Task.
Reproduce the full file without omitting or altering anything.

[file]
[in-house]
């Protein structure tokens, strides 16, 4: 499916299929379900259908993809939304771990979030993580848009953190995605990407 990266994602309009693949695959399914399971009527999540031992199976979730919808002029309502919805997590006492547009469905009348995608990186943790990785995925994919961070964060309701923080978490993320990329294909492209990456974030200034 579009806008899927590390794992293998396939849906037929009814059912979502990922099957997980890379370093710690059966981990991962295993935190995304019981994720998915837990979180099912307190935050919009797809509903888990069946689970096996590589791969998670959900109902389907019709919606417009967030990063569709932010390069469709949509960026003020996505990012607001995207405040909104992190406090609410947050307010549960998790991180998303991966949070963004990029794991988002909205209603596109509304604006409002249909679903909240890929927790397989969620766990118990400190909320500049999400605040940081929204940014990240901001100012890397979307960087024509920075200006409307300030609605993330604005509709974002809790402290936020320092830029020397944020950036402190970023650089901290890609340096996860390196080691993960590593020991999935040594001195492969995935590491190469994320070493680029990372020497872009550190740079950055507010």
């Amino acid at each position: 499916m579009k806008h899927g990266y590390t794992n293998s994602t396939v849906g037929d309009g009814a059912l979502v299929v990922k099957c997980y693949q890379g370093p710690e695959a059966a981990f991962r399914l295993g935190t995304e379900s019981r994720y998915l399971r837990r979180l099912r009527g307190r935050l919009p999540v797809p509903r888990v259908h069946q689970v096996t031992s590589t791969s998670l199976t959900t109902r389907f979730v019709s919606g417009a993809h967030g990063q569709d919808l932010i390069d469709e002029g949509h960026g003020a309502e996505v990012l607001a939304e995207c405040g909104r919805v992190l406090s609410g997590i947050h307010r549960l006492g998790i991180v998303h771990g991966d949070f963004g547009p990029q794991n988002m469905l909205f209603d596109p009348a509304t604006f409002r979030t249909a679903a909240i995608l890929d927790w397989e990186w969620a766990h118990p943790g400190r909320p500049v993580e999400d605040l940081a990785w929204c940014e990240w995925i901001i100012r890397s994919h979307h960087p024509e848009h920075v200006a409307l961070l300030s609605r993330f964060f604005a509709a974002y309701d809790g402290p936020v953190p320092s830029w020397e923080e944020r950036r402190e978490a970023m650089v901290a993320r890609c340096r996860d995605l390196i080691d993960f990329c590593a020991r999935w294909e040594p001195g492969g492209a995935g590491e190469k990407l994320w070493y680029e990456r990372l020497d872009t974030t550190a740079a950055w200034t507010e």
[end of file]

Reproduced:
[in-house]
């Protein structure tokens, strides 16, 4: 499916299929379900259908993809939304771990979030993580848009953190995605990407 990266994602309009693949695959399914399971009527999540031992199976979730919808002029309502919805997590006492547009469905009348995608990186943790990785995925994919961070964060309701923080978490993320990329294909492209990456974030200034 579009806008899927590390794992293998396939849906037929009814059912979502990922099957997980890379370093710690059966981990991962295993935190995304019981994720998915837990979180099912307190935050919009797809509903888990069946689970096996590589791969998670959900109902389907019709919606417009967030990063569709932010390069469709949509960026003020996505990012607001995207405040909104992190406090609410947050307010549960998790991180998303991966949070963004990029794991988002909205209603596109509304604006409002249909679903909240890929927790397989969620766990118990400190909320500049999400605040940081929204940014990240901001100012890397979307960087024509920075200006409307300030609605993330604005509709974002809790402290936020320092830029020397944020950036402190970023650089901290890609340096996860390196080691993960590593020991999935040594001195492969995935590491190469994320070493680029990372020497872009550190740079950055507010």
């Amino acid at each position: 499916m579009k806008h899927g990266y590390t794992n293998s994602t396939v849906g037929d309009g009814a059912l979502v299929v990922k099957c997980y693949q890379g370093p710690e695959a059966a981990f991962r399914l295993g935190t995304e379900s019981r994720y998915l399971r837990r979180l099912r009527g307190r935050l919009p999540v797809p509903r888990v259908h069946q689970v096996t031992s590589t791969s998670l199976t959900t109902r389907f979730v019709s919606g417009a993809h967030g990063q569709d919808l932010i390069d469709e002029g949509h960026g003020a309502e996505v990012l607001a939304e995207c405040g909104r919805v992190l406090s609410g997590i947050h307010r549960l006492g998790i991180v998303h771990g991966d949070f963004g547009p990029q794991n988002m469905l909205f209603d596109p009348a509304t604006f409002r979030t249909a679903a909240i995608l890929d927790w397989e990186w969620a766990h118990p943790g400190r909320p500049v993580e999400d605040l940081a990785w929204c940014e990240w995925i901001i100012r890397s994919h979307h960087p024509e848009h920075v200006a409307l961070l300030s609605r993330f964060f604005a509709a974002y309701d809790g402290p936020v953190p320092s830029w020397e923080e944020r950036r402190e978490a970023m650089v901290a993320r890609c340096r996860d995605l390196i080691d993960f990329c590593a020991r999935w294909e040594p001195g492969g492209a995935g590491e190469k990407l994320w070493y680029e990456r990372l020497d872009t974030t550190a740079a950055w200034t507010e």